Tags:  VAT, transparency, tax evasion, Greece, credit, austerity, European sovereign debt crisis

Public debt and economic growth: There is no ‘tipping point’

Markus Eberhardt, Andrea F Presbitero 17 November 2013

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The presence of a common threshold, or ‘tipping point’ – beyond which the detrimental impact of debt on growth is significant, or significantly increases – is currently taken as given in many policy circles. In the US, although many political battles impinge on the Congressional debate over the debt ceiling and the resulting government shutdown of October 2013, this somewhat reflected a widespread belief that debt is dangerous, and that fiscal austerity represents the only way of restoring sustainable growth.

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Topics:  Macroeconomic policy

Tags:  growth, debt, austerity

Pushing on a string: US monetary policy is less powerful during recessions

Silvana Tenreyro, Gregory Thwaites 12 November 2013

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Most industrialised countries have been trying to cut public borrowing without impeding recovery from the Great Recession. Central banks have attempted to square this circle by loosening monetary policy. For example, UK finance minister George Osborne has stated that “theory and evidence suggest that tight fiscal policy and loose monetary policy is the right macroeconomic mix” for countries with excessive private and public debt (Mansion House speech 2012).

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Topics:  Global crisis Monetary policy

Tags:  monetary and fiscal policy, economic recovery, US, austerity

Austerity and stupidity

Lorenzo Bini Smaghi 06 November 2013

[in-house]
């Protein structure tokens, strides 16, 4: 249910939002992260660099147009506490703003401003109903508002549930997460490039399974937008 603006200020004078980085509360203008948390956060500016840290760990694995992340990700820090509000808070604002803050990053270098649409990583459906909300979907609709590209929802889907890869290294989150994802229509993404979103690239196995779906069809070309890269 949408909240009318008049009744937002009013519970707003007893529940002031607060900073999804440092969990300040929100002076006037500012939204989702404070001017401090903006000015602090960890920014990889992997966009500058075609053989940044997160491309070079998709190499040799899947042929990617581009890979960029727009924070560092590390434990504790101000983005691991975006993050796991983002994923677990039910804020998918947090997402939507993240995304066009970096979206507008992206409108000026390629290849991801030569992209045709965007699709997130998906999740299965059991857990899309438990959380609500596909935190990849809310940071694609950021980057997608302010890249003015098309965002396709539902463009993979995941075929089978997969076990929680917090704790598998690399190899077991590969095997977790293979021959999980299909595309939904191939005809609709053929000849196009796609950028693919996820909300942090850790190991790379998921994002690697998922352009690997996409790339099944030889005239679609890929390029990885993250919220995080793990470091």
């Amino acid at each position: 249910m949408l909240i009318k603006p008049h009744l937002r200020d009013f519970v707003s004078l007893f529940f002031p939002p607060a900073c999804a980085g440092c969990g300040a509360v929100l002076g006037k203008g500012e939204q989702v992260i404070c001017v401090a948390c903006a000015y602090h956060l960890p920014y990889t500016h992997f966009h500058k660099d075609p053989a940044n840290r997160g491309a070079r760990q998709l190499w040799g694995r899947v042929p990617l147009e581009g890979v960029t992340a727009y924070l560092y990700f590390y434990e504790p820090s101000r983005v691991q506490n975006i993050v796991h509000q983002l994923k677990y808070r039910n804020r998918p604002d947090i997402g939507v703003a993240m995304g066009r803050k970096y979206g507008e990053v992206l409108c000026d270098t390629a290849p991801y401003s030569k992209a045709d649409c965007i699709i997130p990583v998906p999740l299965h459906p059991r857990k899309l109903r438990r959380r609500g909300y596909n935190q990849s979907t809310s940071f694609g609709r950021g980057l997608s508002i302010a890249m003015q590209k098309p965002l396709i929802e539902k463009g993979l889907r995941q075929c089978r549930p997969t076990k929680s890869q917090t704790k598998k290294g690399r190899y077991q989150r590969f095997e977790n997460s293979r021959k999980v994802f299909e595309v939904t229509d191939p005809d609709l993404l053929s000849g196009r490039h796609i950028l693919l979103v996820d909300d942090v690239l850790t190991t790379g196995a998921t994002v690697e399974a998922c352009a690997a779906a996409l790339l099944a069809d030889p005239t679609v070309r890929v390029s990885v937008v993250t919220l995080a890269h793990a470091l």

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 The recent Eurozone crisis has shown that austerity measures are self-defeating. They produce severe recessionary consequences which – at least in the short term – tend to increase public debt, as a ratio to GDP. This assessment is confirmed by econometric analysis showing that budgetary adjustments have been more recessionary than expected, with fiscal multipliers being higher than unity (Blanchard and Leigh 2013).

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Topics:  Macroeconomic policy

Tags:  austerity, stupidity

How to make Europe's incipient recovery durable – A rejoinder

Marco Buti, Pier Carlo Padoan 08 October 2013

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Our recent Vox column triggered an interesting and lively debate (see for instance Krugman, 2013; Fatas, 2013; Watt, 2013). In it, we argued that weak private investment is partly to blame for the growth shortfall of the Eurozone compared to the US in the past few years and that putting in place conditions for stronger investment was essential to turn the recent pick up of confidence and activity in the Eurozone into a robust and self-sustained recovery (Buti and Padoan, 2013).

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Topics:  Macroeconomic policy

Tags:  Great Recession, austerity, EZ recovery

Tax-policy procyclicality

Carlos A. Vegh , Guillermo Vuletin 01 October 2013

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It is well-established that government spending in developing countries has often been procyclical. In other words, government spending has increased in good times and contracted in bad times, thus exacerbating the underlying business cycle. The inability to save in good times to build a war chest for bad times has often led to wrenching financial and sovereign-debt crises.

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Topics:  Macroeconomic policy Taxation

Tags:  tax, developing countries, business cycles, fiscal policy, austerity, cyclicality